Having been literally* inundated with requests for J.O.D T shirts which I either cannot be arsed or have point-blank refused to make (mother, I am NOT making you a t shirt with Adam Buxton’s willy on it), I’ve decided to outsource the legwork (and almost all the dollar) to a charming little website called Redbubble. They’ll buy all the raw materials, do all the printing, handle the postage and packing, and only take almost all the profits by way of recompense! Kapow.
What’s more – dauntless, profligate fools that they are – they’re prepared to take on my seemingly unassailable customer care promise of ‘delivery within 30 years or go fuck yourself.’ Bold business model if you ask me. Please ask me. Someone ask me SOMETHING.
Anyway, as with everything I do, I’ve put some serious market research into this. By which I mean I’ve immediately embarked upon the path of very least resistance and fist-flailingly refused to acknowledge any ‘facts’ threaten to block it. I’m suddenly reminded of a GCSE history essay in which I dealt with an untimely mental block by stubbornly declaring that, contrary to popular belief, the UK’s representative at the 1945 Potsdam Conference was not Clement Attlee but former Holland manager Dick Advocaat (born two years later). Who knew.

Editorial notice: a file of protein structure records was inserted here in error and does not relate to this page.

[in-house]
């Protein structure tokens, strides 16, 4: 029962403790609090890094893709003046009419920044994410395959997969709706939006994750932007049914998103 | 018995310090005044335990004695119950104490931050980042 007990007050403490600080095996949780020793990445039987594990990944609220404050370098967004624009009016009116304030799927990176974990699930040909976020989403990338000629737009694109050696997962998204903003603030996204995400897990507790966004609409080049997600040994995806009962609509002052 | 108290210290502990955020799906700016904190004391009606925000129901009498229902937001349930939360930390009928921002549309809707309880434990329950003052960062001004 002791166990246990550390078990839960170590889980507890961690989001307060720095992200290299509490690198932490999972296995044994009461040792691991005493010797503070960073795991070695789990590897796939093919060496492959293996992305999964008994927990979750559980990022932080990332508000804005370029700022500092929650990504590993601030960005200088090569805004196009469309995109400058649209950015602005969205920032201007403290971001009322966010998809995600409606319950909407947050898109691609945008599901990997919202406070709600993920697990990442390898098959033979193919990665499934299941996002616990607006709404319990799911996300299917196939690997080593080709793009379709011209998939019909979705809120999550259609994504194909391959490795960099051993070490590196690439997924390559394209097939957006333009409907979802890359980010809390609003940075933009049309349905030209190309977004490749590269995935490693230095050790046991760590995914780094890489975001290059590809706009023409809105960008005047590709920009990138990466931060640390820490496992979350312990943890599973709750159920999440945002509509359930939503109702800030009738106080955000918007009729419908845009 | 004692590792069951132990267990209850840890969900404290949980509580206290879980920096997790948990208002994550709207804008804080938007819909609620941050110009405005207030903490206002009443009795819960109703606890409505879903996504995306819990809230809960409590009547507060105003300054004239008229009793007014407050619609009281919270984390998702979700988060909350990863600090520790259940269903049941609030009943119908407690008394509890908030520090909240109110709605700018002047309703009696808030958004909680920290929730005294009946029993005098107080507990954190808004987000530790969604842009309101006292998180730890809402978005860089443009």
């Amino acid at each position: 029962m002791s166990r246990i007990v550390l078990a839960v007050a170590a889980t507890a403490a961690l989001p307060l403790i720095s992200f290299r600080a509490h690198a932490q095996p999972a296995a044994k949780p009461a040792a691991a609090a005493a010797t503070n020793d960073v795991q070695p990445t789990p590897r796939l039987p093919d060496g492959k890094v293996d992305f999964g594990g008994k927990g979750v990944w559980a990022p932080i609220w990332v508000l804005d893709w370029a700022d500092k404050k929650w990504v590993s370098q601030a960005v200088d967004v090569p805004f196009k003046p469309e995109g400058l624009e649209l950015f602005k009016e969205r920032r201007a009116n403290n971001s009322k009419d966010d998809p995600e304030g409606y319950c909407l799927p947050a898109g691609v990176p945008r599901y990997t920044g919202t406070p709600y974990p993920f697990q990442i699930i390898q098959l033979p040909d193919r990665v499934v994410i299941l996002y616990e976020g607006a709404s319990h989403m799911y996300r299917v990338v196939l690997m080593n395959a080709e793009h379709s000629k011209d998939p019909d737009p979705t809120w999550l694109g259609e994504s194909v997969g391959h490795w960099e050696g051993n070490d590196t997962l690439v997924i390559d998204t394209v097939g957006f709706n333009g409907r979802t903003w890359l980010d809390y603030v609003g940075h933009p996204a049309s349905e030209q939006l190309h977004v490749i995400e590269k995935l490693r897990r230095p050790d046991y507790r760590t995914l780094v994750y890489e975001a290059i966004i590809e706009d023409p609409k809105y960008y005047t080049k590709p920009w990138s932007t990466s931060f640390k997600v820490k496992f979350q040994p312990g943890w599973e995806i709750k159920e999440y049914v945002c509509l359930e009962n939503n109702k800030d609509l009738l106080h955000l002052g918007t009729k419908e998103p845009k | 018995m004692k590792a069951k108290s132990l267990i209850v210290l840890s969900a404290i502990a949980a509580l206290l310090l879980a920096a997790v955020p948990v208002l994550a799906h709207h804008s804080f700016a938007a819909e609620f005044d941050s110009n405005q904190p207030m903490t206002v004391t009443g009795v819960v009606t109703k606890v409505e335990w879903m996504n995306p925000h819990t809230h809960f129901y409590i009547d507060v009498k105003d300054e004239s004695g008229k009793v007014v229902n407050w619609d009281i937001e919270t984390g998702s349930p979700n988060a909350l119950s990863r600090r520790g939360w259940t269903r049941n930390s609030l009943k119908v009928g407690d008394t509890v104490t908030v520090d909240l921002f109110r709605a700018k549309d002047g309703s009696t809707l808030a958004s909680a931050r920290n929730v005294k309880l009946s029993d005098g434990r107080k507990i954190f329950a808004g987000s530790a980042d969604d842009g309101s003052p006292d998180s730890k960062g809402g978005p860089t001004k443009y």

Still, I reckon I’m now fully across what ‘the market’ wants this season. But the market is an idiot.
‘The market,’ for instance, may seek to impress upon you that the time to sell a T shirt with Sir Alex Ferguson’s face on it would have been either in May 2013 (when he retired from football) or in October 2013 (when he published his autobiography) and not in December 2013 when he’s probably not going to do anything.
‘The market’ may also try to persuade you that, no matter what time of which year it might be, nobody ever wants a T shirt with Gordon Brown’s face on it. Ever.
Well UP YOURS, MARKET!
*I use the word’ literally’ here in the same way that Jamie Redknapp uses it when he confidently declaims “in his youth, Michael Owen was literally a greyhound.”